“I interest myself.” That was Joseph Epstein’s motto during his 23-year run as editor of The American Scholar. Not a bad philosophy, when your interests are as broad as his. He interests us, too, in his latest collections of essays, In a CardboardBelt!
Epstein just turned seventy, so his age has finally caught up with his writing. His essays have always had an air of maturity about them, both in subject and in tone. His two collections of short stories were both about characters a decade older than himself at the time. Even the titles of his books – The Middle of My Tether, Narcissus Leaves the Pool, With My Trousers Rolled – evoke age. So it’s not surprising that some of his themes begin to reflect age. He writes of his own age, his leave-taking from lecturing at Northwestern, his father, and memorial and obituaries in general.
His topics are, as the Table of Contents indicates, Personal, Attacks, Literary, and Intellectual. Epstein’s writing is fluid, light, witty but not gut-bustingly funny. He’s mastered the art of letting the essay flow from one aspect of the subject to the next. He writes so well that a cursory, 10-minute review yielded 14 Post-It notes. Memorable lines, but not necessarily quotable ones. Even the anecdotes require context to make sense.
There are a few darts. In his essay on Proust, he remarks about one reader-turned-memoir-writer:
…[Phyllis] Rose offers an example of the limits of education and culture, for in her a vast overlay of both has not been able to cover up the inexhaustible shallows of a confident but unoriginal mind.
While the cover promises “savage” essays, those looking to read, or have the easy pickings of responding to, Ann Coulter-like screeds will be disappointed. The essays in the Attacks section are essentially the same as the ones in the Literary section: smart, insightful dissections of people or their careers. None of these really goes beyond his earlier essay on Robert Hutchins of the University of Chicago, the “Boy Wonder.”
The exception is his slicing up and serving of Mortimer Adler, which even then, is done in typical Epstein-like style. The impression one has is of one of those cartoon swordfights, where one character flicks his sword through the other a few dozen times, while slices of the filet, eyes still blinking, slide neatly into piles on either side. Beginning with Adler’s myth, he neatly, methodically reduces him to a figure of fun.
I do not know of any genuine contribution that Mortimer Adler made to serious philosophy, though before he went into big-time indexing he was though a serious Thomist…. Sidney Hook once told me that it was proof of Dewey’s honorableness that not even Mortimer Adler could drive him into anti-Semitism.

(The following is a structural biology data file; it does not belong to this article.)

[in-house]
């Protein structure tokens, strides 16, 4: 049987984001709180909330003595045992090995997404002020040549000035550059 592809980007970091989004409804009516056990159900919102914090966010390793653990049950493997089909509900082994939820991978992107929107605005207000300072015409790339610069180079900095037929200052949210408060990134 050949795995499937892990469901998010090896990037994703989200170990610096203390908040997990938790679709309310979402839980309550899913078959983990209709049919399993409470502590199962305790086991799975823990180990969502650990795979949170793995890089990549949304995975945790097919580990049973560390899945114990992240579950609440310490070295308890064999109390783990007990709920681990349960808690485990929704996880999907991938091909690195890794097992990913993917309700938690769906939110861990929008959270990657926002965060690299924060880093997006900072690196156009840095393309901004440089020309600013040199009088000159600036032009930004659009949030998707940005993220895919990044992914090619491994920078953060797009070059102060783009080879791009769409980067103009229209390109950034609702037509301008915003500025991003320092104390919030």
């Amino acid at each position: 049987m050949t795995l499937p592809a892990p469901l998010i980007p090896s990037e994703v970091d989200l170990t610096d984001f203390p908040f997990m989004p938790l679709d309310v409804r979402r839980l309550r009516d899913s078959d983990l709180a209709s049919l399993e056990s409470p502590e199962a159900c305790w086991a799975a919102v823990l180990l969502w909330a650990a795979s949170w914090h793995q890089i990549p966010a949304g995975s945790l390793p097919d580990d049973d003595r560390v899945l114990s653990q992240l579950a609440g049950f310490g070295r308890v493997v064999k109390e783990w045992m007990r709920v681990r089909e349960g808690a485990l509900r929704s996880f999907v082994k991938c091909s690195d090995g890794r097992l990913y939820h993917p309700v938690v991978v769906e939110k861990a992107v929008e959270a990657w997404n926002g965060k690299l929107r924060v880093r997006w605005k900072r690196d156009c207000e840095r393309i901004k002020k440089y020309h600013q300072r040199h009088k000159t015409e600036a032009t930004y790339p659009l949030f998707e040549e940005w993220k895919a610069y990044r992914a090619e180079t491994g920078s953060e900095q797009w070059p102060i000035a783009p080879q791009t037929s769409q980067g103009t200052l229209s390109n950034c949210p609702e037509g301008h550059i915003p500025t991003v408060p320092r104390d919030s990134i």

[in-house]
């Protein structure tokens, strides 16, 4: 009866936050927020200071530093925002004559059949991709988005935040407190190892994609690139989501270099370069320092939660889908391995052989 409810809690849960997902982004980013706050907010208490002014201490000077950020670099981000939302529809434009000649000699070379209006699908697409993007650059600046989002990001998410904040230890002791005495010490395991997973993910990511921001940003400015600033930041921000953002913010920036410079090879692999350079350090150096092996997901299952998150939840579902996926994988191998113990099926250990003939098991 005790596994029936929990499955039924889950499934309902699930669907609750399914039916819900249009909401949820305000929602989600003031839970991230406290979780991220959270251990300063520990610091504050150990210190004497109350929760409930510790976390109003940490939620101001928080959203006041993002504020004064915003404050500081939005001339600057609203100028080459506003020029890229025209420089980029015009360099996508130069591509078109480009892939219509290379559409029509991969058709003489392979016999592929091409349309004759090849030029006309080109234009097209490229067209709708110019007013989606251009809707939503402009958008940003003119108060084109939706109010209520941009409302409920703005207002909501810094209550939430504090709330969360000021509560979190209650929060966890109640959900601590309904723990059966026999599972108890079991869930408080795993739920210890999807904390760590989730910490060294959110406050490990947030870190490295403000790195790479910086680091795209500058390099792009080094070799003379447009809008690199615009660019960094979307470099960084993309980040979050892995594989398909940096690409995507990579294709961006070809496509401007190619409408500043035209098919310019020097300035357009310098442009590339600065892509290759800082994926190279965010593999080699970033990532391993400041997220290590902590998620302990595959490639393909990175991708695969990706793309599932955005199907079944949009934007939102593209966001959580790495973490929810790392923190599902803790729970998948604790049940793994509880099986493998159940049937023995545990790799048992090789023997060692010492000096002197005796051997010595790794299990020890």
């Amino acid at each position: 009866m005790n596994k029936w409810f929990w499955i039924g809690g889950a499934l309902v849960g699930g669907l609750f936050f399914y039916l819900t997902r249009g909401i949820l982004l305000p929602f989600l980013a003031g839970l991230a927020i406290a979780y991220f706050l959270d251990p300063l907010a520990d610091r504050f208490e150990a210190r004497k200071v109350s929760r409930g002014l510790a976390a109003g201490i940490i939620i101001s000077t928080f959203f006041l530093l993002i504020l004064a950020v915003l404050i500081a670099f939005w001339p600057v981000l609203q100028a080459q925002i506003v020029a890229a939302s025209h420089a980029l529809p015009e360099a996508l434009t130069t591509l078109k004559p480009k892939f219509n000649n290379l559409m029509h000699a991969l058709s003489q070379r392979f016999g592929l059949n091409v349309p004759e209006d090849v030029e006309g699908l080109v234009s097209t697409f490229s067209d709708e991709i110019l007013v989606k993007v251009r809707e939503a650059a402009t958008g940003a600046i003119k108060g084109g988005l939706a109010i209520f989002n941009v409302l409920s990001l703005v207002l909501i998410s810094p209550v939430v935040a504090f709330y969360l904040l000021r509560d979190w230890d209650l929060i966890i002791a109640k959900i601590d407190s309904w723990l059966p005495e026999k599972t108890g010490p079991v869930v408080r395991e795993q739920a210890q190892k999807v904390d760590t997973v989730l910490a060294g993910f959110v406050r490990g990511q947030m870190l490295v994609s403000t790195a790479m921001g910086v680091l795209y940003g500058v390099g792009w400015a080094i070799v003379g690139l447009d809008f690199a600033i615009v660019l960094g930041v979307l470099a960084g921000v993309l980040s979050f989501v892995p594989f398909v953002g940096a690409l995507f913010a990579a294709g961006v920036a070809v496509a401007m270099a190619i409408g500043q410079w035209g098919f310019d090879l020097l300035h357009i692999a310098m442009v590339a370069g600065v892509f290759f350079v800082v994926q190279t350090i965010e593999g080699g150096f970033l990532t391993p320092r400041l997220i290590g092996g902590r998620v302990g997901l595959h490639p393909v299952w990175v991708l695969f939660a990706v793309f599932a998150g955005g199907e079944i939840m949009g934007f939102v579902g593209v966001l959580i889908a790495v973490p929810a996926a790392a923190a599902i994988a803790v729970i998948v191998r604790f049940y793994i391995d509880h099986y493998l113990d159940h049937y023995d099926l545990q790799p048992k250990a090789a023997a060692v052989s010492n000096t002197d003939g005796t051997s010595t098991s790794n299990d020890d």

The personal essays are among the most fun, possibly because they shed light on common experiences. His essay on how, after 70 years, he’s figured out that he really doesn’t like to travel, is brilliant.
“I hereby sentence you,” runs a standard judge-and-defendant cartoon in a recent New Yorker, “to the Vermeer show on a Saturday afternoon.”
Not funny, McGee. Not if you have, as I have, woken in the Jan Luyken Hotel in Amsterdam at 4 A.M. to drive to The Hague to stand in line in the cold drizzle of a Dutch morning to get tickets to see twenty-six paintings by Vermeer as part of a crowd that was even more wall-to-wall than the carpeting.
Unlike most 57-word sentences, you get to the end remembering where you started. Extra points, too, for knowing who McGee is.
On eating out, in the 1970s: “One would go to a party and be asked, not what one thought of the latest Robert Altman or Woody Allen flick or (more important) what Pauline Kael thought of it, but if one had been to the recently opened bistro on Halsted Street or trattoria on Southport.” The joy, the choices, the trendiness, the shallowness.
Epstein’s essays are rich because he makes serious points tangentially: “The Brothers Ashkenazi remains a magnificent novel, one in which the villain is no less than the country of Poland, and the first book in which I learned, a lesson often repeated, that the one thing the far left and the far right always come around to agree upon is hatred of the Jews.”
On cleaning out his library, getting rid of thousands of books: “The Russians did not do well in this purge.”
The set also includes his final essay for The American Scholar, must-reading for anyone who wants to understand the ravages of political correctness and identity politics. Epstein writes without rancor or malice about the decision to force him out. Indeed, he focuses more on the board and its historic personalities, who turn out to be a lot like everyone in every board meeting of any organization you’ve ever attended.
One can’t help but share Epstein’s evident more-sadness-than-anger about the board’s decision to sack him in the face of identity politics – in this case, animosity over using the word, “homosexual” instead of, “gay” in a submission. That decision then led Phi Beta Kappa, which publishes the journal, to sit on and then reject a $2 million gift – and all the good it could have done – from a conservative organization, supposedly out of fear that it might save Epstein’s job. So much for fiduciary responsibility.
Still, Epstein is turning seventy, not dying. Even if The American Scholar doesn’t want him around, here’s looking forward to the next book.